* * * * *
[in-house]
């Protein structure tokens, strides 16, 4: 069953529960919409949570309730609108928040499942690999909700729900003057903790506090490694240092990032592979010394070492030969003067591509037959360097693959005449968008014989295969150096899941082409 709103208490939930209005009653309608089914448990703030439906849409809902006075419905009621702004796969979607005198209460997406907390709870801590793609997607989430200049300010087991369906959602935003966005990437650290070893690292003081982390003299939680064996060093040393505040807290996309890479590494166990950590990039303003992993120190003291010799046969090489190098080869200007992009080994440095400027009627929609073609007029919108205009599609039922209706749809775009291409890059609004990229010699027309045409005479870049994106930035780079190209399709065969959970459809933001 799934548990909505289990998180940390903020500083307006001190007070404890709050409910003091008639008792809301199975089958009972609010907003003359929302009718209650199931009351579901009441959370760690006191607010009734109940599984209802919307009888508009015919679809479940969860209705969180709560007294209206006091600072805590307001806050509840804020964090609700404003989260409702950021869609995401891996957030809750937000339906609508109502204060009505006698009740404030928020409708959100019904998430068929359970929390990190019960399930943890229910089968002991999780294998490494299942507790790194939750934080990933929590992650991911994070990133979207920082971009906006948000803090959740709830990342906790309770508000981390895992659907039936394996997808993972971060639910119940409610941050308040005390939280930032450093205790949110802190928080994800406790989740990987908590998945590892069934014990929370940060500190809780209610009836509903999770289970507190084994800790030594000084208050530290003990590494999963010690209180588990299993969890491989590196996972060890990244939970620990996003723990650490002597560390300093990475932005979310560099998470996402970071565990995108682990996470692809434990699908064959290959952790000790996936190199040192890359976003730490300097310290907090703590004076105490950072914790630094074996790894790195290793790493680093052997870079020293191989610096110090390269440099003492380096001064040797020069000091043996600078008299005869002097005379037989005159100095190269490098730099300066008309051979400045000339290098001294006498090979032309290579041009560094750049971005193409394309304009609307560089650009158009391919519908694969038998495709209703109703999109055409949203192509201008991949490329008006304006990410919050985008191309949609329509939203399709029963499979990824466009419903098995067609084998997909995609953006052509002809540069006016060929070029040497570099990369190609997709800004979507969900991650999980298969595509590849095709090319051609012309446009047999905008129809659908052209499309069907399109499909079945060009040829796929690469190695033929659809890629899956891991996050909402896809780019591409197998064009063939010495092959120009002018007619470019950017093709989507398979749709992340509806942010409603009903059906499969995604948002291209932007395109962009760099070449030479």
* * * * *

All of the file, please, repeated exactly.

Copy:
[in-house]
């Protein structure tokens, strides 16, 4: 069953529960919409949570309730609108928040499942690999909700729900003057903790506090490694240092990032592979010394070492030969003067591509037959360097693959005449968008014989295969150096899941082409 709103208490939930209005009653309608089914448990703030439906849409809902006075419905009621702004796969979607005198209460997406907390709870801590793609997607989430200049300010087991369906959602935003966005990437650290070893690292003081982390003299939680064996060093040393505040807290996309890479590494166990950590990039303003992993120190003291010799046969090489190098080869200007992009080994440095400027009627929609073609007029919108205009599609039922209706749809775009291409890059609004990229010699027309045409005479870049994106930035780079190209399709065969959970459809933001 799934548990909505289990998180940390903020500083307006001190007070404890709050409910003091008639008792809301199975089958009972609010907003003359929302009718209650199931009351579901009441959370760690006191607010009734109940599984209802919307009888508009015919679809479940969860209705969180709560007294209206006091600072805590307001806050509840804020964090609700404003989260409702950021869609995401891996957030809750937000339906609508109502204060009505006698009740404030928020409708959100019904998430068929359970929390990190019960399930943890229910089968002991999780294998490494299942507790790194939750934080990933929590992650991911994070990133979207920082971009906006948000803090959740709830990342906790309770508000981390895992659907039936394996997808993972971060639910119940409610941050308040005390939280930032450093205790949110802190928080994800406790989740990987908590998945590892069934014990929370940060500190809780209610009836509903999770289970507190084994800790030594000084208050530290003990590494999963010690209180588990299993969890491989590196996972060890990244939970620990996003723990650490002597560390300093990475932005979310560099998470996402970071565990995108682990996470692809434990699908064959290959952790000790996936190199040192890359976003730490300097310290907090703590004076105490950072914790630094074996790894790195290793790493680093052997870079020293191989610096110090390269440099003492380096001064040797020069000091043996600078008299005869002097005379037989005159100095190269490098730099300066008309051979400045000339290098001294006498090979032309290579041009560094750049971005193409394309304009609307560089650009158009391919519908694969038998495709209703109703999109055409949203192509201008991949490329008006304006990410919050985008191309949609329509939203399709029963499979990824466009419903098995067609084998997909995609953006052509002809540069006016060929070029040497570099990369190609997709800004979507969900991650999980298969595509590849095709090319051609012309446009047999905008129809659908052209499309069907399109499909079945060009040829796929690469190695033929659809890629899956891991996050909402896809780019591409197998064009063939010495092959120009002018007619470019950017093709989507398979749709992340509806942010409603009903059906499969995604948002291209932007395109962009760099070449030479």